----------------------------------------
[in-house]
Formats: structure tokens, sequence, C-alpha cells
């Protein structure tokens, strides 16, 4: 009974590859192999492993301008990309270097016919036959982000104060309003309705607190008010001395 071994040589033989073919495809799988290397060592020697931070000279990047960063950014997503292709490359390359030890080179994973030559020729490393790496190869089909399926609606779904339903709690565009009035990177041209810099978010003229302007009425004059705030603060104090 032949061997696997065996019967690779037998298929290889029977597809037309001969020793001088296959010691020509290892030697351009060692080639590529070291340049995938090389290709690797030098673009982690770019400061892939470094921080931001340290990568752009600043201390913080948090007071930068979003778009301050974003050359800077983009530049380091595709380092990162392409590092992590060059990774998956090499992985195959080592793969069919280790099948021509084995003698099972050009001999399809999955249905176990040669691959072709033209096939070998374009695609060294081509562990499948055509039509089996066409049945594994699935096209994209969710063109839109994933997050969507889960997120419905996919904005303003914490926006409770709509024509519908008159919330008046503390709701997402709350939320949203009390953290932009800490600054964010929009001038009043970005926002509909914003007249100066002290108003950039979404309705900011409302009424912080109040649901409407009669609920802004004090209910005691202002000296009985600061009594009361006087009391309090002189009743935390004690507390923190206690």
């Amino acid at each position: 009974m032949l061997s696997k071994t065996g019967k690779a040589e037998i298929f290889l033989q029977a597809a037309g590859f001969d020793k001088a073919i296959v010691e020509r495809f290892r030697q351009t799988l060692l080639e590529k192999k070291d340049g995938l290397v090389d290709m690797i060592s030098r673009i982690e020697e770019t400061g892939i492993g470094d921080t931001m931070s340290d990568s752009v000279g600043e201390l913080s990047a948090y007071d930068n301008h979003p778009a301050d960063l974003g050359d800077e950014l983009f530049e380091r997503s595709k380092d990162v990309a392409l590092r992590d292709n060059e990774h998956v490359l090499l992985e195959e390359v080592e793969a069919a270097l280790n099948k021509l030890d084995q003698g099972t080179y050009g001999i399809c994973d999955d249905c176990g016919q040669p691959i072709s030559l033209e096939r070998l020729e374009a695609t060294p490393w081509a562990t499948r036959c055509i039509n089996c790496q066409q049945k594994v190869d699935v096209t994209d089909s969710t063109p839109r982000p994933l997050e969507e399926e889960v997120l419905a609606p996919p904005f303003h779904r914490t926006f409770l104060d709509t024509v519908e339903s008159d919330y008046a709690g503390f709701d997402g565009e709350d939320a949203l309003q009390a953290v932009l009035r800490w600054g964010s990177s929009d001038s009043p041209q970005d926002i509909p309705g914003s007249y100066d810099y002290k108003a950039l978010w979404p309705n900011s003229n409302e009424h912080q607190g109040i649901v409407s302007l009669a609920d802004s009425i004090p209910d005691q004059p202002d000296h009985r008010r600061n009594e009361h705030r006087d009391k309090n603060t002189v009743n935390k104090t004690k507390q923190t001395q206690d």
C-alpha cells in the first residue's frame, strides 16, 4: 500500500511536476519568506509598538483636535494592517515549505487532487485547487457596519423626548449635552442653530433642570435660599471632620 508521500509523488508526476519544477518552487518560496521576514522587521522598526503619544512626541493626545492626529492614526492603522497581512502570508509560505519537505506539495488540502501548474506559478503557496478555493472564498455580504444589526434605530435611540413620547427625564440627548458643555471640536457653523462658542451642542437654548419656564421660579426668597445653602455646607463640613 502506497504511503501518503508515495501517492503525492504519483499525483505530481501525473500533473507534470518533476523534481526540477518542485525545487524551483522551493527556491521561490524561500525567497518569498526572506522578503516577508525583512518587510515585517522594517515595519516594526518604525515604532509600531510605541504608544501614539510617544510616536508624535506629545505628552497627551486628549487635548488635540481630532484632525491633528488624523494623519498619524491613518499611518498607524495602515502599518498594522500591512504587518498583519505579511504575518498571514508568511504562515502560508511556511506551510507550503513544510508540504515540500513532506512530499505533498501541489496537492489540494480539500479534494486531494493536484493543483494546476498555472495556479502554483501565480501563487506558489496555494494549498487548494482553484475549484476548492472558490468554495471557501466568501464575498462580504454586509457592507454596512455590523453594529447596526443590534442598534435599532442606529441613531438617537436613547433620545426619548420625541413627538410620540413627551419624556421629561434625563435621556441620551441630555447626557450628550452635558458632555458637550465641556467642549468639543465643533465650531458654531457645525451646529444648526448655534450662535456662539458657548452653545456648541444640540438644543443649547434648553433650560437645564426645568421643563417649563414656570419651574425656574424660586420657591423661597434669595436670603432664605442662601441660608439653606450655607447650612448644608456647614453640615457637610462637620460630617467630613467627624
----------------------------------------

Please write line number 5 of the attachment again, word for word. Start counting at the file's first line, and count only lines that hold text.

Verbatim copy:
C-alpha cells in the first residue's frame, strides 16, 4: 500500500511536476519568506509598538483636535494592517515549505487532487485547487457596519423626548449635552442653530433642570435660599471632620 508521500509523488508526476519544477518552487518560496521576514522587521522598526503619544512626541493626545492626529492614526492603522497581512502570508509560505519537505506539495488540502501548474506559478503557496478555493472564498455580504444589526434605530435611540413620547427625564440627548458643555471640536457653523462658542451642542437654548419656564421660579426668597445653602455646607463640613 502506497504511503501518503508515495501517492503525492504519483499525483505530481501525473500533473507534470518533476523534481526540477518542485525545487524551483522551493527556491521561490524561500525567497518569498526572506522578503516577508525583512518587510515585517522594517515595519516594526518604525515604532509600531510605541504608544501614539510617544510616536508624535506629545505628552497627551486628549487635548488635540481630532484632525491633528488624523494623519498619524491613518499611518498607524495602515502599518498594522500591512504587518498583519505579511504575518498571514508568511504562515502560508511556511506551510507550503513544510508540504515540500513532506512530499505533498501541489496537492489540494480539500479534494486531494493536484493543483494546476498555472495556479502554483501565480501563487506558489496555494494549498487548494482553484475549484476548492472558490468554495471557501466568501464575498462580504454586509457592507454596512455590523453594529447596526443590534442598534435599532442606529441613531438617537436613547433620545426619548420625541413627538410620540413627551419624556421629561434625563435621556441620551441630555447626557450628550452635558458632555458637550465641556467642549468639543465643533465650531458654531457645525451646529444648526448655534450662535456662539458657548452653545456648541444640540438644543443649547434648553433650560437645564426645568421643563417649563414656570419651574425656574424660586420657591423661597434669595436670603432664605442662601441660608439653606450655607447650612448644608456647614453640615457637610462637620460630617467630613467627624